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Anden Acitelli
Anden Acitelli

Posted on • Originally published at

Portfolio Project Tips for a New Grad Software Engineer


When I was going through college, I serially did projects that never got finished. Some were big enough to talk about in interviews, but I would label very few of them as worth talking about for more than a minute or two.

However, I recently finally released a website with real users and real feedback. I've had about 3,000 lifetime users and average about 100 users per day, and it's been a great time. I wrote at length about this in a Reddit comment and figured I'd port it over here.


Various bits of advice I learned from the process:

  • Keep scope painfully minimal, and release as early as possible. Your brain will continually be like "I have to implement this feature, then I'll consider it done" and then it just keeps moving the goalposts. Define a minimal goal, get to it, release, then iterate in chunks, ideally based on end user feedback. I almost guarantee you your vision for your product will differ from your goal end user's. An aside: When someone asks something like "I have a ton of legacy code and I'd like to fully rewrite it" on this subreddit, common consensus is that it's never a good idea and that you should write tests and slowly and iteratively improve on the product. The same applies here - get the hard part done early (which is getting a cohesive, genuinely minimally done product done) then iteratively add more value.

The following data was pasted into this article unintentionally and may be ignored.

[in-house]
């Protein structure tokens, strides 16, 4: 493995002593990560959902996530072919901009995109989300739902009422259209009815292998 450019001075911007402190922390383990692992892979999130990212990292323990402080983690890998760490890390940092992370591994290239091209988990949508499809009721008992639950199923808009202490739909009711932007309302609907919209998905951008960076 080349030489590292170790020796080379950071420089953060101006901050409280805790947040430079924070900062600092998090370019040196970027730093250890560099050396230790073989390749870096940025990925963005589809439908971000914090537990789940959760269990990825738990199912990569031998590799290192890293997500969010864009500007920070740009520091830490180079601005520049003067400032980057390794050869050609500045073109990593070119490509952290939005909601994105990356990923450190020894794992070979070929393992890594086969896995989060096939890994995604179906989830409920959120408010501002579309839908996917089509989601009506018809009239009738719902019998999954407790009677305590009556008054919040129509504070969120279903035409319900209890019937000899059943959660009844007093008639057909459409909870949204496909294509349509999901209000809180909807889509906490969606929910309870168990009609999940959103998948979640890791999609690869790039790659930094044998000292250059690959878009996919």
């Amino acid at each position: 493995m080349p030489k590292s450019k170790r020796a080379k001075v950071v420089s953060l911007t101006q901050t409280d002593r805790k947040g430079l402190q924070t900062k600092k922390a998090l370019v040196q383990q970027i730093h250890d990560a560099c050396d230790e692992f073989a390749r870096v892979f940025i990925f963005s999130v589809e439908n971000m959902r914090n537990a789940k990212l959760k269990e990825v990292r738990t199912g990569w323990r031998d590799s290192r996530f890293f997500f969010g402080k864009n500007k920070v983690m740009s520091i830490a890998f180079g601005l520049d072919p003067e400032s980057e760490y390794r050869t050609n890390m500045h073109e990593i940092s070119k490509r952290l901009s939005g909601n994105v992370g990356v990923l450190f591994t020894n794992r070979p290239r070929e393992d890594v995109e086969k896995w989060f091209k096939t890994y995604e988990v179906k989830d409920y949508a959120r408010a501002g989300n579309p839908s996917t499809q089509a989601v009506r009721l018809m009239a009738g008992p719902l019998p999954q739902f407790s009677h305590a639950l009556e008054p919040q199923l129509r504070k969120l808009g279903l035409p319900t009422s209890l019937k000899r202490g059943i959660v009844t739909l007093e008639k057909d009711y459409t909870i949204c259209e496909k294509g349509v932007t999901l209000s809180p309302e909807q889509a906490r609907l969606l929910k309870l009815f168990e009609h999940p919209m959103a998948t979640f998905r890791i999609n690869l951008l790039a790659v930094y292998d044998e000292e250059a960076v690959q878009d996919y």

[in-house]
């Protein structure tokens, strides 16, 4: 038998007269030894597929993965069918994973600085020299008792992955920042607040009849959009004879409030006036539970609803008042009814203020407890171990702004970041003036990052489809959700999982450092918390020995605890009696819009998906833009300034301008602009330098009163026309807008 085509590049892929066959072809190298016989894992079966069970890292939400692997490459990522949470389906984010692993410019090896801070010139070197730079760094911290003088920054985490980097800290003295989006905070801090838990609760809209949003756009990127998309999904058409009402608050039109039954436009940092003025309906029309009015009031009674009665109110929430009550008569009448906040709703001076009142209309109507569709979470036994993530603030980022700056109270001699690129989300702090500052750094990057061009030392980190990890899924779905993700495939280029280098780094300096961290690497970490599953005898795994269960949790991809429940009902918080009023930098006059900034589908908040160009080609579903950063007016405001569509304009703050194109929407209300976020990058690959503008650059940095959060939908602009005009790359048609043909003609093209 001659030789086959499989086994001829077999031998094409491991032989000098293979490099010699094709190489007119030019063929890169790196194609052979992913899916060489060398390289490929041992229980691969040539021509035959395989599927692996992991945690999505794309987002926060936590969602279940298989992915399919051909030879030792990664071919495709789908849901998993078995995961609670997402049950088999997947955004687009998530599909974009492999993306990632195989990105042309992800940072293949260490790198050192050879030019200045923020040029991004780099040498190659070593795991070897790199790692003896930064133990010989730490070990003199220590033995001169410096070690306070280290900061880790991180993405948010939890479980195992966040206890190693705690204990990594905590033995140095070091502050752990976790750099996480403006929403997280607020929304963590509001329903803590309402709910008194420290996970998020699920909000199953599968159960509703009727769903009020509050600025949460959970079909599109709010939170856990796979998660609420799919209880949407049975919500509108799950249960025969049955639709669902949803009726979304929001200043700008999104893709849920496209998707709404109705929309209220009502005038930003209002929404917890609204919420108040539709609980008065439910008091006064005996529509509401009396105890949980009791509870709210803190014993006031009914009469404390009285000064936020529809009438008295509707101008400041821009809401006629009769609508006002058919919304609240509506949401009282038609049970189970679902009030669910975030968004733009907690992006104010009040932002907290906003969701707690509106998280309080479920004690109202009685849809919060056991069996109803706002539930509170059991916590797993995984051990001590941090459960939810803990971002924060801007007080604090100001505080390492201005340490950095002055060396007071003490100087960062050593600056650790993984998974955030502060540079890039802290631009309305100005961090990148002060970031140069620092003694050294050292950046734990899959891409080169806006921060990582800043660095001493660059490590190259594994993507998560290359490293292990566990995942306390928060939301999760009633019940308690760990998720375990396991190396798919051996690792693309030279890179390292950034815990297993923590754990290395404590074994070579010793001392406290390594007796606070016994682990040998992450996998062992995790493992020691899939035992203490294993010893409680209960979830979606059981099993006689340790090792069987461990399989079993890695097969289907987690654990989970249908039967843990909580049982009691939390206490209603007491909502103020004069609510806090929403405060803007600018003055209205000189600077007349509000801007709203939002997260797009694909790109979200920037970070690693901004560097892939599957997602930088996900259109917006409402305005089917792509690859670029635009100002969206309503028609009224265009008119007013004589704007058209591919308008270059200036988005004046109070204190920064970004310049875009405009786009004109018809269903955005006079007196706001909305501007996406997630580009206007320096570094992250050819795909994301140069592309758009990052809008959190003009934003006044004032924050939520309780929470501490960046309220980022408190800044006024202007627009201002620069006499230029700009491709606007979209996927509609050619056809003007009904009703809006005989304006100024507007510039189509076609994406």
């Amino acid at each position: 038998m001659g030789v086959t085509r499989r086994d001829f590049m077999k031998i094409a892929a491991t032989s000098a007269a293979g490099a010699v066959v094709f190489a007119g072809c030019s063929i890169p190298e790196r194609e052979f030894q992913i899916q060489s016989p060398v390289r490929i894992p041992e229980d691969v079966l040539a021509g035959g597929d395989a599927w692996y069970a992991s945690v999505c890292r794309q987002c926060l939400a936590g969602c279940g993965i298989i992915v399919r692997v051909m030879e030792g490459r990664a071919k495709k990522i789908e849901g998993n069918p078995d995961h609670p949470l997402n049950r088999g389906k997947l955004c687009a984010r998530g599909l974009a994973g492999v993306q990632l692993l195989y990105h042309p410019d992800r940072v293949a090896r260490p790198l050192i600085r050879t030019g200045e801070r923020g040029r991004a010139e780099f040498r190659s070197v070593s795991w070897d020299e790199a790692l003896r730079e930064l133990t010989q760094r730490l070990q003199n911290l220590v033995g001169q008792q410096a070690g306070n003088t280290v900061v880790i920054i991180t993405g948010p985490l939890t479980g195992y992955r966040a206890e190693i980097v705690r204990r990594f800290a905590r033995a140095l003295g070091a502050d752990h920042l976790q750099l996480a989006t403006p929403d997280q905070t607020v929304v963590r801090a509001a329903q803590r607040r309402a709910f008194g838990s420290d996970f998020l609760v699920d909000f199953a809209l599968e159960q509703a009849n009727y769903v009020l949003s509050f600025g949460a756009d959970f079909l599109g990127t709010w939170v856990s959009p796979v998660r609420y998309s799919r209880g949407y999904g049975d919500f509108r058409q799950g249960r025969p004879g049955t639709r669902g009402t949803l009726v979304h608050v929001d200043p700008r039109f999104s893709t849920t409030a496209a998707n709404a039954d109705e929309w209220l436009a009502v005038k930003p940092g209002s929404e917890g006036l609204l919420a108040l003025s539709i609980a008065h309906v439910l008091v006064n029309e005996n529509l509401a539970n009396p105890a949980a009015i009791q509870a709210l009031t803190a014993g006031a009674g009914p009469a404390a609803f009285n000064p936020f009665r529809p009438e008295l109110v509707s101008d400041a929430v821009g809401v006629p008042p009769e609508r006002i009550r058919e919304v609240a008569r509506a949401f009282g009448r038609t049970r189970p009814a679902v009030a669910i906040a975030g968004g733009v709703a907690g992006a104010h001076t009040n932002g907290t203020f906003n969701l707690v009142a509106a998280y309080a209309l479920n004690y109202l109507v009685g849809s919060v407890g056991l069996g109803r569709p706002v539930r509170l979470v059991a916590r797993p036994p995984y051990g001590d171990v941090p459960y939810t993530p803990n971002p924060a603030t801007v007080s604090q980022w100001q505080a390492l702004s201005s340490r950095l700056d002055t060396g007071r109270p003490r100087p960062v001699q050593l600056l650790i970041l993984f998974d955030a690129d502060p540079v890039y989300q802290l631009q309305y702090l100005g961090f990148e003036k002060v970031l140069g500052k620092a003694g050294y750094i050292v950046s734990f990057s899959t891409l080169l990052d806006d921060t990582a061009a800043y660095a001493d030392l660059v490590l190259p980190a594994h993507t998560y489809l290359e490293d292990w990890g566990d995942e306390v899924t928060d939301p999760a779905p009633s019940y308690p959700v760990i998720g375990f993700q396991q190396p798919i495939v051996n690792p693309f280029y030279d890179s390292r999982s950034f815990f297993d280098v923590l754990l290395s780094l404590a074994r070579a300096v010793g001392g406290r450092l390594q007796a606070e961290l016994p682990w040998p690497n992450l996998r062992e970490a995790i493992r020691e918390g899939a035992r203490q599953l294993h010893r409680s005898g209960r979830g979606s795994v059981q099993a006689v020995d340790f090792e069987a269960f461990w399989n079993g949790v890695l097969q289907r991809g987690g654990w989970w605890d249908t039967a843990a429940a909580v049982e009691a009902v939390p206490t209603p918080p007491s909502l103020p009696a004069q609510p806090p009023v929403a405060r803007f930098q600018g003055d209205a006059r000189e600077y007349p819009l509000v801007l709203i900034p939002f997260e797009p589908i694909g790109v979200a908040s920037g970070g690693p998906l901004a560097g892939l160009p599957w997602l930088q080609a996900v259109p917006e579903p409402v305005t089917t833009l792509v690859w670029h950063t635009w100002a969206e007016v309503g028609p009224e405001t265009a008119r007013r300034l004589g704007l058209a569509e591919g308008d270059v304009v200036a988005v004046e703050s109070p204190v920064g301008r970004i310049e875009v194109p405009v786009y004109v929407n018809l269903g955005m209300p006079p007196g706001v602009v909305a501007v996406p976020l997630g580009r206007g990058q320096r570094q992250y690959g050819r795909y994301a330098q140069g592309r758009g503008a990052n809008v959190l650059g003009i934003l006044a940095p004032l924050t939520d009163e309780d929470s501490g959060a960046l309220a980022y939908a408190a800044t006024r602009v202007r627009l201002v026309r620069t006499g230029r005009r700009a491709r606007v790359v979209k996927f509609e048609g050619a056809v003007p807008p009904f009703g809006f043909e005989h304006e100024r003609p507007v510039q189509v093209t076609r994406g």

• Depth over breadth. Be someone that's really good with one language or stack. Unless your project is in some way an exception, you're almost always best off picking a well-established tech stack with lots of resources online, rather than a newer framework that may be theoretically better but the development process will require a lot more debugging. I personally use Spring Boot + React due to their maturity, popularity, and overlap with my job, but your decision should basically just be to pick a versatile language you already know and has a mature ecosystem.
  • Find a project you believe in and would use. I honestly believe this is the hardest part. I keep a Notion page where I just scribble down ideas as I think of them. Try and fix a problem, provide value, or save someone time. The important part is it being something you will find useful, because that's part of where the motivation comes from. I built Churner's Paradise because I wanted an at-a-glance way to figure out what the highest-value credit card bonuses were, and all the other websites didn't support the level of filtering and personalization I'm working towards with the website.


Thanks for reading! If you got some value from the article please consider a PayPal donation, which enables me to keep writing more articles like this.

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